Thus when Francis and Erdogan meet Feb 5, much will be on the line on both sides. Whatever comes out of the session, it will be another chapter in an activist pope’s determination to leave it all on the field when it comes to the press for peace.


7. A Perfect Marriage: Evangelicals and Conservatives in Latin America.

By Javier Corrales, Javier Corrales, a professor of political science at Amherst College, is a co-author, with Michael Penfold, of “Dragon in the Tropics: The Legacy of Hugo Chávez in Venezuela.”, The New York Times, January 17, 2018, Pg. A10, Opinion

Evangelical churches today can be found in almost every neighborhood in Latin America — and they are transforming politics like no other force. They are giving conservative causes, and especially political parties, new strength and new constituencies.

Evangelicals today account for almost 20 percent of the population in Latin America, up from 3 percent three decades ago. In a few Central American countries, evangelicals are near majorities.

The rise of evangelicalism is politically worrisome. Evangelicals are fueling a new form of populism. They are supplying conservative parties with nonelite voters, which is good for democracy, but these voters tend to be intransigent on issues of sexuality, which feeds cultural polarization. Intolerant inclusion, which is the classic Latin American populist formula, is being reinvented by evangelical pastors.

Politically, we may be witnessing a historic truce between Protestants and Catholics in the region: Evangelicals agree to embrace the Catholic Church’s strong condemnation of abortion, the Catholic Church embraces evangelicals’ strong condemnation of sexual diversity, and together, they can confront rising secularism.

This truce poses a dilemma for Pope Francis, now on tour in Latin America. On the one hand, he has expressed rejection of extremism, and a desire to connect with the most modern, even liberal groups in the church. On the other hand, this pope has made “Christian encounters” a hallmark of his papacy, and he himself is not entirely allergic to the cultural conservatism of evangelicals.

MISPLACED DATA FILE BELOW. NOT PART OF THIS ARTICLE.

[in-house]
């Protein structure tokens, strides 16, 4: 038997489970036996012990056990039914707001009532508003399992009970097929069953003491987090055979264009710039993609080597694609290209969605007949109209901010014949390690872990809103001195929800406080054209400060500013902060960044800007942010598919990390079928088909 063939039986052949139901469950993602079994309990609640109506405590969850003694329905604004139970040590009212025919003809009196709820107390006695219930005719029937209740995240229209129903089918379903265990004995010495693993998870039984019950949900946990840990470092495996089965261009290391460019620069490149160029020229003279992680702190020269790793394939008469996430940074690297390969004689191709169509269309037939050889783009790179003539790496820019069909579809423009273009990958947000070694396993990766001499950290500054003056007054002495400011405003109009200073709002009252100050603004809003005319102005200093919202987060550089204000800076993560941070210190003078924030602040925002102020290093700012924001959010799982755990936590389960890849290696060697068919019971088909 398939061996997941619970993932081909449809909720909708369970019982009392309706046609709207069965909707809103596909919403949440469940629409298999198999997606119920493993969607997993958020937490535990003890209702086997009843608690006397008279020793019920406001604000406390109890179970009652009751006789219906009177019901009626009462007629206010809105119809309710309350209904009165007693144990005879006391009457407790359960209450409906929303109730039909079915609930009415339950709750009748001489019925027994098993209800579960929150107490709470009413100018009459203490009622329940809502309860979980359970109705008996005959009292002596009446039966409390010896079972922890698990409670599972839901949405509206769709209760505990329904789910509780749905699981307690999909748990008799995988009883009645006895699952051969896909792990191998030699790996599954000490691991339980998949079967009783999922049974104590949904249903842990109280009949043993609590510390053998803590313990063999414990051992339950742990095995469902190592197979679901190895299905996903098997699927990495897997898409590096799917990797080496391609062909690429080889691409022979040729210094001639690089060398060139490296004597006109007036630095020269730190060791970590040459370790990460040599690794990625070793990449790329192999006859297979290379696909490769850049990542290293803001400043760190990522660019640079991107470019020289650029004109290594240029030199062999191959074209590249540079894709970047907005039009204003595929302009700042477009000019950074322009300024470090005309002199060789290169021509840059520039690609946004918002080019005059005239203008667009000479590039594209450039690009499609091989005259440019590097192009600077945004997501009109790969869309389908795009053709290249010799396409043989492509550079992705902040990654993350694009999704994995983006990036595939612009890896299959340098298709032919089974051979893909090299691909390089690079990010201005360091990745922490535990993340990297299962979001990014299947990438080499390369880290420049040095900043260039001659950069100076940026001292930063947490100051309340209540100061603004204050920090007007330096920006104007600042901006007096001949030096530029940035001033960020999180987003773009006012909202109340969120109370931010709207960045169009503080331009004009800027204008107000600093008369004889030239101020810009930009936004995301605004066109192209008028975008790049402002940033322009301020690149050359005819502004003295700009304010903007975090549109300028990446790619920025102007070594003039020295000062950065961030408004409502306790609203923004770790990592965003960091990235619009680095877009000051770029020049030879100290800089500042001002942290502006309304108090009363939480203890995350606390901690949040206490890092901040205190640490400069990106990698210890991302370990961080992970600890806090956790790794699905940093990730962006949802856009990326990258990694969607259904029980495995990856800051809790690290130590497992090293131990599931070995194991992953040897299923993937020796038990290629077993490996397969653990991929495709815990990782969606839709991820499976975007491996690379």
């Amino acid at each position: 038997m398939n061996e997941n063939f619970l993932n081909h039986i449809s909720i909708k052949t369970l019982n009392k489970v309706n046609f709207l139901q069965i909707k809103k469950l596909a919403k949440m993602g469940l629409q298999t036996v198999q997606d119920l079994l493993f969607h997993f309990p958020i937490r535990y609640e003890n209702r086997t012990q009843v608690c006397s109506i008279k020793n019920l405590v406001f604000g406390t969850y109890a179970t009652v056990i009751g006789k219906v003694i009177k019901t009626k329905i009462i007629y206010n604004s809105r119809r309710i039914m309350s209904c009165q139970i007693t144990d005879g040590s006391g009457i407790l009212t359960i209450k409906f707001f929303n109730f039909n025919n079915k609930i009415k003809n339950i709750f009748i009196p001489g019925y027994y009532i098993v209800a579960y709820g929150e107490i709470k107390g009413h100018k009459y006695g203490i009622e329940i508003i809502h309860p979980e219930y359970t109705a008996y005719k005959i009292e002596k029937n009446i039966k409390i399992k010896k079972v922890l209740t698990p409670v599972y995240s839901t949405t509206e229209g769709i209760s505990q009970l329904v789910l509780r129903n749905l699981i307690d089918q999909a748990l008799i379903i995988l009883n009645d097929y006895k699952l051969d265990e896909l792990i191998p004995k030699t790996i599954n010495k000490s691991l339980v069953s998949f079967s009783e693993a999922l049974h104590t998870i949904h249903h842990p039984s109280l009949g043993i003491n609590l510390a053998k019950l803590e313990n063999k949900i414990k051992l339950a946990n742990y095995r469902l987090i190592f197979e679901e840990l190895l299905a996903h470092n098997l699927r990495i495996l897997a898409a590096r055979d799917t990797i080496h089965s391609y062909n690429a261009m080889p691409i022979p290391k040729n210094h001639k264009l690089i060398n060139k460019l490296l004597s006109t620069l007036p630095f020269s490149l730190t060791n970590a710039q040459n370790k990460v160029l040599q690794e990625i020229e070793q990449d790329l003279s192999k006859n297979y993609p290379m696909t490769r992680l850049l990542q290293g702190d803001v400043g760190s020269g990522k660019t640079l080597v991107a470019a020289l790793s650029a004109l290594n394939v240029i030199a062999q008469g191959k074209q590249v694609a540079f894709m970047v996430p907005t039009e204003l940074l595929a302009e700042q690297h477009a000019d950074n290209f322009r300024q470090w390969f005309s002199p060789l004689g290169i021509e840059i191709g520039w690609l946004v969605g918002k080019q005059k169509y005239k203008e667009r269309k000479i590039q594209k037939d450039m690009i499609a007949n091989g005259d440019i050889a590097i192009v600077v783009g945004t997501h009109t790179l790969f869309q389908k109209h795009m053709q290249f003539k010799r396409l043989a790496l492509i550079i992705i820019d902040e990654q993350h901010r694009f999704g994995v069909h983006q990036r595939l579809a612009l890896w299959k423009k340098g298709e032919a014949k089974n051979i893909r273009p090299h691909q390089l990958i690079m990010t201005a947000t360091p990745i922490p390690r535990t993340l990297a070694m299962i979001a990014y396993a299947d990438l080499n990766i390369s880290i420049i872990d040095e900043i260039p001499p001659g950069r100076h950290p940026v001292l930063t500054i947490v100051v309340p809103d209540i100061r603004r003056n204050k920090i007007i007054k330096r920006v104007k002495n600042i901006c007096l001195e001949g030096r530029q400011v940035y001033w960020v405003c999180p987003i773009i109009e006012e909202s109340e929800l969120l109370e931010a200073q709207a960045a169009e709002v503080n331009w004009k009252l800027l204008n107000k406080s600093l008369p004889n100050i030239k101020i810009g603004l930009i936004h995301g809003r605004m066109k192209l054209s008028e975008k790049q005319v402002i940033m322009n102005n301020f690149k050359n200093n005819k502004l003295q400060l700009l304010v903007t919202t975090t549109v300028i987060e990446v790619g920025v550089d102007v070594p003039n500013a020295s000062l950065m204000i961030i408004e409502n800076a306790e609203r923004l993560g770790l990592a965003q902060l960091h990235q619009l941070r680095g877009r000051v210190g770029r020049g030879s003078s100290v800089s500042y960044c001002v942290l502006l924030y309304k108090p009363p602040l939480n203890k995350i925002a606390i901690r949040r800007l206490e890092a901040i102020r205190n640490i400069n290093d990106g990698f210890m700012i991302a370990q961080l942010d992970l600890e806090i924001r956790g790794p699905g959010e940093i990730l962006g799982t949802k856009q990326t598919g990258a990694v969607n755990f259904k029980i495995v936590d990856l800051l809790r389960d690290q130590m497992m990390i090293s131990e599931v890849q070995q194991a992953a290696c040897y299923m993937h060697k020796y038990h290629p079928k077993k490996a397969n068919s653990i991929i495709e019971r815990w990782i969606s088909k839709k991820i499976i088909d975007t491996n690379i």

As a political actor, the pope worries too about the church’s waning influence in politics, so an alliance with evangelicals seems like the perfect antidote against its political decline. A pressing question the pope needs to ponder is whether he is willing to pay the price of greater conservatism to rekindle Christian power in Latin America.


8. “Equilibrium” and Ignominy.

By George Weigel, George Weigel is Distinguished Senior Fellow of Washington, D.C.’s Ethics and Public Policy Center, First Things, January 17, 2018, Opinion

This past December 18, Metropolitan Hilarion of Volokolamsk, the head of the department of external relations of the Russian Orthodox Church, received an honorary degree from the Faculty of Theology of Apulia in Bari, on Italy’s Adriatic coast. During his remarks on that occasion, Hilarion thanked the Holy See “per la sua posizione di equilibrio riguardo al conflitto in corso in Ucraina” (for its balanced position regarding the conflict underway in Ukraine). Did anyone in the Vatican blush in shame at that compliment? A lot of high-ranking Roman churchmen should have.

Once again, as he has often done in the past, Metropolitan Hilarion used an ecumenical event to carry water for Vladimir Putin’s Kremlin and its war on independent Ukraine. Once again, the chief ecumenical officer of the Russian Orthodox Church misrepresented what is afoot in Ukraine, which is not a “conflict” but a Russian invasion and a low-intensity war, which has already cost more than ten thousand lives while displacing over a million persons and wreaking economic and social havoc in Ukraine’s Donbas region. And once again, Metropolitan Hilarion implicated the Holy See in that misrepresentation by praising the Vatican’s  “balanced position.”

But what is a “balanced position” in this situation? A refusal to pronounce the words “invasion” and “annexation” when describing the reality of what Putin’s Russia has done in Crimea? A studied disinclination to use the word “war” to name what Russia has been conducting in the Donbas for the past several years? That, surely, would be more accurately described as pusillanimity and appeasement, rather than balance or equilibrium.

This “balance” is not only an abdication of moral responsibility; it is badly undercutting other Vatican goals in world politics. Shortly before Hilarion’s speech in Bari, a Vatican conference urged intensified efforts toward nuclear disarmament. Well, what has been the single greatest blow to nuclear non-proliferation in recent years? The Russian invasion and annexation of Crimea. Why? Because Russia’s actions effectively abrogated the 1994 Budapest Memorandum, according to which Ukraine agreed to give up all its Soviet-era nuclear weapons in exchange for a guarantee (signed by Russia, the United States, and Great Britain) of its territorial integrity and borders. Since Russia got away with its Crimean gambit, it’s a safe bet that no nuclear weapons power will give up its arsenal in exchange for paper security guarantees, for at least the next several decades.

In brief: It’s impossible to take a “balanced position” on the “conflict underway in Ukraine” and, at the same time, passionately promote nuclear disarmament. The former drastically undercuts the latter. Can no one in the Holy See connect the dots here?